I’m not convinced Megan Fox is a bad actress. I’m not convinced she’s a good one either. She’s never been given much to do aside from scream and run in slow motion. I can’t think of another actor, outside motion capture, who’s spent as much time opposite green screens and cars and so little time opposite other actors.
For that tough job alone, she’s got my respect. Unfortunately, as reporter April O’Neil, she’s the only part of the rebooted Teenage Mutant Ninja Turtles that does. If you’re sitting down to see a story about four 6-foot tall, walking, talking, sewer-dwelling turtles who use their ninja skills to combat a crime wave in New York City, you’re probably there for cartoon action and zingy one liners. TMNT will get to these, but not before bending over backwards to create a murky origin story about how O’Neil and the Turtles are connected since childhood by a mystery surrounding her researcher father.
Coming out the week after Guardians of the Galaxy, which gets its origin story out of the way in a few minutes so it can jump into the action when everyone’s already blasting away at each other, TMNT feels especially old-fashioned in its tedious obsession with origins. We’re told the Turtles’ origins in an opening animation, again by the Turtles themselves, a third time by O’Neil herself, once more by their ninja master (a mutant rat named Splinter), and finally by the villain’s billionaire accomplice. Perhaps they think if they repeat it often enough, we’ll forget their laboratory-based origin story is lifted wholesale from The Amazing Spider-Man.
The action itself is a mixed bag. Early fights are filmed in so many shadow and strobe effects, and cut so quickly, you can’t tell what’s happening. An all-out battle in the sewer waffles between tracking shots where you can’t distinguish what’s happening to whom, and slow-motion shots that are actually very well orchestrated. It’s annoying to switch back and forth between seeing things clearly and being in the dark every other second. Later action, including a clever mountainside chase and a rooftop fight scene, fix these problems with brighter lighting and more slow-motion.
The big bad in TMNT is a ninja named Shredder, whose evil plan is the lousiest I’ve seen in two years, three months, and three weeks. How can I be so exact? I looked up when The Amazing Spider-Man was released, because the climax of TMNT steals it beat for beat, detail for detail. Are you noticing a pattern?
It’s one thing to deliver an underwhelming film, it’s another to steal large chunks of someone else’s movie and pass it off as somehow original. I’m sure enough details are changed to avoid a lawsuit, but this is as egregious a job of legal plagiarism as I’ve ever seen. More importantly for the viewer, the laziness shows in the final product.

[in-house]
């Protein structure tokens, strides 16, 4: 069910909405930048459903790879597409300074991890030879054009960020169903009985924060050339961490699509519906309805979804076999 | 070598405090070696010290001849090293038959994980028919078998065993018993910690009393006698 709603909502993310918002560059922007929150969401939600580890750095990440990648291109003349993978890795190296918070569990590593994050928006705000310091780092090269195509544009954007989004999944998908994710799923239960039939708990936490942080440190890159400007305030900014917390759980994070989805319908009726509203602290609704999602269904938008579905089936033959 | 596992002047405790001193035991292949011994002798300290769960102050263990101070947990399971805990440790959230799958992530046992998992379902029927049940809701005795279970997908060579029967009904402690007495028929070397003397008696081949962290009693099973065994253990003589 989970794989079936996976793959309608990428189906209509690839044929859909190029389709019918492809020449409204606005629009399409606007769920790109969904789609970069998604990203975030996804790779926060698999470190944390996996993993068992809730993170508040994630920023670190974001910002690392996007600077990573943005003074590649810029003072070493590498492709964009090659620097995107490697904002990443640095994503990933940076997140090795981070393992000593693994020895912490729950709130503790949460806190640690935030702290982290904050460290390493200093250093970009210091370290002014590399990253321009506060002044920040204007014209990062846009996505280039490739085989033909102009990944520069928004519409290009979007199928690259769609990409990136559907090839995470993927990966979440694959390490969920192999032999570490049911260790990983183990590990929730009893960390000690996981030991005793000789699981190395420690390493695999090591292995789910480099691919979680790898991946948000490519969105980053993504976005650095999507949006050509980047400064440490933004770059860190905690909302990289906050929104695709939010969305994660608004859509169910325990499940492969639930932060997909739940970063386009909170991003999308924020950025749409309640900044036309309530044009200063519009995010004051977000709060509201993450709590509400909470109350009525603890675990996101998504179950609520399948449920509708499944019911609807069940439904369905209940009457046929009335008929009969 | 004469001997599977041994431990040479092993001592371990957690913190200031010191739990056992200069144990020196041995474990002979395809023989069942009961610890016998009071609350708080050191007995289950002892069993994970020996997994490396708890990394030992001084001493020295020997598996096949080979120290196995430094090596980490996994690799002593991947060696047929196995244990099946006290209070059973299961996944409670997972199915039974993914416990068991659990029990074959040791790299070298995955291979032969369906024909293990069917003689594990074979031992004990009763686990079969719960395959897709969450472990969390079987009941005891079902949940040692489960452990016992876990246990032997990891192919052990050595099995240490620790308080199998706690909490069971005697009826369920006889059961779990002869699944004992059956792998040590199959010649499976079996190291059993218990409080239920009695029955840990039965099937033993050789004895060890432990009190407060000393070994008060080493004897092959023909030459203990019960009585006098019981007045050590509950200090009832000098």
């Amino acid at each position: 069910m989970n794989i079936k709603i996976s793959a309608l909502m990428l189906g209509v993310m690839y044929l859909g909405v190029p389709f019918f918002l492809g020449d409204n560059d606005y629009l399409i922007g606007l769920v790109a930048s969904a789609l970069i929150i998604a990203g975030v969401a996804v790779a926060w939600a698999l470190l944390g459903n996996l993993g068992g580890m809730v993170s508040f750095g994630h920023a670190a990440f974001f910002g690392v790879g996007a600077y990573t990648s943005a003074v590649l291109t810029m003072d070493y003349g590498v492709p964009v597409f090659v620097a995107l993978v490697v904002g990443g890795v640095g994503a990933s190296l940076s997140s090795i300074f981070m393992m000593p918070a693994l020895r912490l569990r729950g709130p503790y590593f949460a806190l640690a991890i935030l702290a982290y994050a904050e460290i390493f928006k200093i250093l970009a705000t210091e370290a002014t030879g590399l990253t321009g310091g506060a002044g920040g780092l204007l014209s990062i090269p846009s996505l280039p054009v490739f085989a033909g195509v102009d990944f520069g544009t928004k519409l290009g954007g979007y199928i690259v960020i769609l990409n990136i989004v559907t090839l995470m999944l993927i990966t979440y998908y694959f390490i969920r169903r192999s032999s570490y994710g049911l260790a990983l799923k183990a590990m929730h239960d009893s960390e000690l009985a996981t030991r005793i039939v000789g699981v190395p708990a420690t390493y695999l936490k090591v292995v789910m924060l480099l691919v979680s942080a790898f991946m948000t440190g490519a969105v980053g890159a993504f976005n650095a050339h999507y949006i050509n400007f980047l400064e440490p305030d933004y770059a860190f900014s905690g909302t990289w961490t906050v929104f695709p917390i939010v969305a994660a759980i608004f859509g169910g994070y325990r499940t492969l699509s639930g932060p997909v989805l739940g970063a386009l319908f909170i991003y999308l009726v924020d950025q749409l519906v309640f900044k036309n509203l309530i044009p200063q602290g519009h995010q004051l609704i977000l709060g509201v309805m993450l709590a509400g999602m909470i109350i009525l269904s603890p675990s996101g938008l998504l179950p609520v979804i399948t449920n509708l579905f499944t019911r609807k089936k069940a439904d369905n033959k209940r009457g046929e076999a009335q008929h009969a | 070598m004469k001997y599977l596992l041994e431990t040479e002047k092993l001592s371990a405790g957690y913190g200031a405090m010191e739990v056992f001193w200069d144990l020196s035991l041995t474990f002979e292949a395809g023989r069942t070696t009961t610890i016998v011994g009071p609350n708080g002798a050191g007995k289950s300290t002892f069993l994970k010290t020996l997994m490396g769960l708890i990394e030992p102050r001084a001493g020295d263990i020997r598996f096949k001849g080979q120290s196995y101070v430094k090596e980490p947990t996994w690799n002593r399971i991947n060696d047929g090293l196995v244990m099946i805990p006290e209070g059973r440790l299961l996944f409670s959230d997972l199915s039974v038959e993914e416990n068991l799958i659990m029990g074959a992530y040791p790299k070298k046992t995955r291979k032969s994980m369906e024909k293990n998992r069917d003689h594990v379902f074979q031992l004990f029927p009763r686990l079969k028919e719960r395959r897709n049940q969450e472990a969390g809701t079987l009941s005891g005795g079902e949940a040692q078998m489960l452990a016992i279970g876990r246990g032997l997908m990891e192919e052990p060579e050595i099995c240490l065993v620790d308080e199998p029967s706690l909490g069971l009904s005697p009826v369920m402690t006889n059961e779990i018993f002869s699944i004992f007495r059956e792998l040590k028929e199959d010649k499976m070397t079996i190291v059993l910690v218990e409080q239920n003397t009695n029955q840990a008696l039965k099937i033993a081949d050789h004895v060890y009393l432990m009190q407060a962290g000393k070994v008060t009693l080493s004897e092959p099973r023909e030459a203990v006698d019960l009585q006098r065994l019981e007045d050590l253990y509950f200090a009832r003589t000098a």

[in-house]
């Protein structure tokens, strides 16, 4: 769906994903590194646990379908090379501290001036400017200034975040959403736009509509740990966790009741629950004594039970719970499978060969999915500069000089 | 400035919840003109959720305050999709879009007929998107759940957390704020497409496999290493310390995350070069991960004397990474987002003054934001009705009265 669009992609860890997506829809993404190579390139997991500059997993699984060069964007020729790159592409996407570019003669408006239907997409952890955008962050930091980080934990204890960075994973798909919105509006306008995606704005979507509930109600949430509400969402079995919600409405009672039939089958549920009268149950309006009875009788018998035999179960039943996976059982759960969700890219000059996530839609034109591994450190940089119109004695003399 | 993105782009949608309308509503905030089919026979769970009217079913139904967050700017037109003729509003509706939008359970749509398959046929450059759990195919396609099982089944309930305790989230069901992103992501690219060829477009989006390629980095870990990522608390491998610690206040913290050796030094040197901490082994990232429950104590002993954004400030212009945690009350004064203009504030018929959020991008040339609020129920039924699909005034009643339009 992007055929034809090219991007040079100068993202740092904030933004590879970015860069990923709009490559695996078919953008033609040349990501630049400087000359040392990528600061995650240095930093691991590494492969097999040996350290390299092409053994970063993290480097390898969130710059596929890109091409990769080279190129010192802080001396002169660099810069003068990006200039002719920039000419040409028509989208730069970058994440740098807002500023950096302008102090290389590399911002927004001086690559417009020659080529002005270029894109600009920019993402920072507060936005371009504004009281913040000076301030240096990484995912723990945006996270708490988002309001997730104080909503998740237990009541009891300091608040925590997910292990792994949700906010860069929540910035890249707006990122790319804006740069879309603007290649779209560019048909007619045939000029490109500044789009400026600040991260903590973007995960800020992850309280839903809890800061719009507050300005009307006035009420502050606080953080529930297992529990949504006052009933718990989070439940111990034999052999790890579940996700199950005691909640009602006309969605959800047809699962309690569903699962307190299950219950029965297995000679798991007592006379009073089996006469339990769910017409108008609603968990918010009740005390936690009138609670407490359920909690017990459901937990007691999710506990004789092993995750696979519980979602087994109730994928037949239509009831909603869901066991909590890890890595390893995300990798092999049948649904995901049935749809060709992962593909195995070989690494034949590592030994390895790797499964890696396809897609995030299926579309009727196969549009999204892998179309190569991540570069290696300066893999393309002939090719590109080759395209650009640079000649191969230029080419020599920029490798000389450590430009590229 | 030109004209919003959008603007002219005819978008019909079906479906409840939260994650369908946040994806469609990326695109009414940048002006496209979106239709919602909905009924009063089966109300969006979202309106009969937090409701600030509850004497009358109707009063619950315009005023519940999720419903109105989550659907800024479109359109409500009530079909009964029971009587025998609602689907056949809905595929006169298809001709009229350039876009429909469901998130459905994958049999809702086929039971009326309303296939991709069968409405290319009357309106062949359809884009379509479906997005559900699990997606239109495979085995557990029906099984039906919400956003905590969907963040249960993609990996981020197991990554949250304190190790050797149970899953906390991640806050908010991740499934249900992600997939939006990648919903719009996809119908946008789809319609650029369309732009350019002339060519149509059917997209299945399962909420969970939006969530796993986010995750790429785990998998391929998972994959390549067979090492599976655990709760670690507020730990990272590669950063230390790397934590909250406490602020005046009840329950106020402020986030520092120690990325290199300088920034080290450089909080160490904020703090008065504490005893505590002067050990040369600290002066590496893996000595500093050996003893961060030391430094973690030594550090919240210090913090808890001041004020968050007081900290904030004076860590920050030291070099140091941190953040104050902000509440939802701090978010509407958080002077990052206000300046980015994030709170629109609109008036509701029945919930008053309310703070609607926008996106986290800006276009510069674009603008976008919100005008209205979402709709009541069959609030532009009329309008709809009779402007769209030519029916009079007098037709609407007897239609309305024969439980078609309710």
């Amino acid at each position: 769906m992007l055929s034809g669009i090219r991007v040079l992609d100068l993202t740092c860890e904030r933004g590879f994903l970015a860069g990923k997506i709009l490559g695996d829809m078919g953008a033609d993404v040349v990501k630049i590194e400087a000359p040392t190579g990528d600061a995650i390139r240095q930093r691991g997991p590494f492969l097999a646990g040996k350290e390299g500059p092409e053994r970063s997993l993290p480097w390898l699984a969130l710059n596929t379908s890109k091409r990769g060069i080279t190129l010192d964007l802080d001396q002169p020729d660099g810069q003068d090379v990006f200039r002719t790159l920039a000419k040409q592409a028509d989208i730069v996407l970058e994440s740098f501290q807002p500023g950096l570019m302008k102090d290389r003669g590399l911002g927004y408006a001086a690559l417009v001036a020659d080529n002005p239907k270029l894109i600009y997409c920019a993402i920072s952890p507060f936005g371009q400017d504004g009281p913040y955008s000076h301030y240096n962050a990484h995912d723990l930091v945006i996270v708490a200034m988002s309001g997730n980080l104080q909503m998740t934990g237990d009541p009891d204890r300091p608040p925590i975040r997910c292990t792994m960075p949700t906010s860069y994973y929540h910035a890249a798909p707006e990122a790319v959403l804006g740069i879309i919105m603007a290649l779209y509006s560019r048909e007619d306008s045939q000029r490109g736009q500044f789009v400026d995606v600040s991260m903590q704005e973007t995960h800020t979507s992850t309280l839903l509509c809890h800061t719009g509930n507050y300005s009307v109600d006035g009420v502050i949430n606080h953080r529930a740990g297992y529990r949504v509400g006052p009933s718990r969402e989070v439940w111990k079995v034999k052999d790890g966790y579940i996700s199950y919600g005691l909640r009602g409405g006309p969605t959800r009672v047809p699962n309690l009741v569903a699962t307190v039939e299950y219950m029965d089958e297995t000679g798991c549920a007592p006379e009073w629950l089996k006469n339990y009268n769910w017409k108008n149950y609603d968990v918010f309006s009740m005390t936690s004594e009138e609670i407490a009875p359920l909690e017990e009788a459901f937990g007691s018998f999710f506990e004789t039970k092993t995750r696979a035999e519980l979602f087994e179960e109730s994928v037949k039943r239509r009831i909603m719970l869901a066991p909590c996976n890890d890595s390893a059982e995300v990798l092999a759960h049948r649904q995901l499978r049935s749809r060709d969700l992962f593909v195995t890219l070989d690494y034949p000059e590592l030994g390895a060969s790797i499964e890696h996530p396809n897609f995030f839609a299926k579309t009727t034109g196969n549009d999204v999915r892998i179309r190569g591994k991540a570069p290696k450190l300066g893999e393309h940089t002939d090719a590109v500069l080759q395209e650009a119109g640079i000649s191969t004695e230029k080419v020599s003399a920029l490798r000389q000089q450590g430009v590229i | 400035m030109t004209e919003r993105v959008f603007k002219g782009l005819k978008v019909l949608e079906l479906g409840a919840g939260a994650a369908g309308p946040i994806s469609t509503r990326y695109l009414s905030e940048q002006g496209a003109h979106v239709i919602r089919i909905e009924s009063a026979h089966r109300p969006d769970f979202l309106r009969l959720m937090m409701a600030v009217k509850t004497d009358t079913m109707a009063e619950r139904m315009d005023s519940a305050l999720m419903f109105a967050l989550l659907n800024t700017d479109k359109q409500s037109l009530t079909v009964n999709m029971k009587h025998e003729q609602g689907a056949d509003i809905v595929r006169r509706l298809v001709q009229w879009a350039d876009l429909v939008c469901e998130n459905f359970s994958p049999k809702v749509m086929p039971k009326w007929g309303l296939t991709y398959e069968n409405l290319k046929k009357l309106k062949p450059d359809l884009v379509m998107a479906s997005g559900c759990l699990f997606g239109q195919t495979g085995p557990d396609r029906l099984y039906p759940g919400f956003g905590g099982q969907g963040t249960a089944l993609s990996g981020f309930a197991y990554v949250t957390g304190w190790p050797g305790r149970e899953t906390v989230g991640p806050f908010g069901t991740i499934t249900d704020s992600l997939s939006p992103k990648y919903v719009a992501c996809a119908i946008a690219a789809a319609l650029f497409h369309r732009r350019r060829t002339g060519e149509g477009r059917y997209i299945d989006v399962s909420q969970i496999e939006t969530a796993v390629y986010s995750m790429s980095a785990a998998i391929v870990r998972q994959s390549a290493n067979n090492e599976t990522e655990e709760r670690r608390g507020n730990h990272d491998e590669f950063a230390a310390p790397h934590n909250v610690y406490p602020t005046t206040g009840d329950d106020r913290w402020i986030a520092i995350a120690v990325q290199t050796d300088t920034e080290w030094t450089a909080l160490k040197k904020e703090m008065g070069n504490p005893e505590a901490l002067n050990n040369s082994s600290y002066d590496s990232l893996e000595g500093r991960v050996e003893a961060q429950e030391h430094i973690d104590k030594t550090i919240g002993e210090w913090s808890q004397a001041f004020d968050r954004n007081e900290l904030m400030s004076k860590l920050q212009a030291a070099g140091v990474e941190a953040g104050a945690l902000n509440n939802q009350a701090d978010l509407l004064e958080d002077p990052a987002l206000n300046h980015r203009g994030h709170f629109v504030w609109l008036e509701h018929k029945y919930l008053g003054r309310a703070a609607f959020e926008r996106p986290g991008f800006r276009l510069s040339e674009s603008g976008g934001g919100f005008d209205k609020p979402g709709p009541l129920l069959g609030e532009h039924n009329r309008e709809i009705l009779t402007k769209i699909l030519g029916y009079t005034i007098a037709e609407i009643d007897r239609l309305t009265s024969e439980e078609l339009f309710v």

The visual effects are passable. The Turtles look pretty good and Shredder, for all intents and purposes, is a mini-Transformer. There’s energy to the action when you can tell what’s happening. Splinter is a complete disaster, however, looking like someone left a giant, rubber Halloween mask out in the sun so long it’s half-melted and doesn’t fit right. I don’t know what they were thinking.
Fox herself is wasted. Her strength has always been as the comedic “straight man.” She can look a babbling Shia LaBeouf or a raving John Turturro or a giant, mechanical alien in the eye and deliver a measured reaction. She doesn’t create the comic beats so much as she makes sure the foundation under them is stable. Giving her world-renowned comedians, like Whoopi Goldberg (The View) as her editor and Will Arnett (Arrested Development) as her cameraman, is actually a very good idea. They’ve been baptized by the fire of live crowds and sitcom production schedules…so it’s not just a bad idea to make them the unfunny straight men to Fox’s comedic stylings, it’s downright disastrous. At least the Turtles themselves, particularly Michelangelo (Noel Fisher) are pretty funny.
Like I said, I don’t blame Fox (or any of the other actors) for how bad this film turned out. I blame the writers and filmmakers, especially for how blatantly (and badly) they ripped off a two year-old Spiderman movie. To make matters worse, the whole effort is drowning in some of the worst hidden product placement I’ve seen. You’ll be yearning for subliminal advertising by the end of this.
Trust me, go see Guardians of the Galaxy instead. If you’ve already seen Guardians of the Galaxy, then you’re probably planning to see it again anyway. Stick with that choice.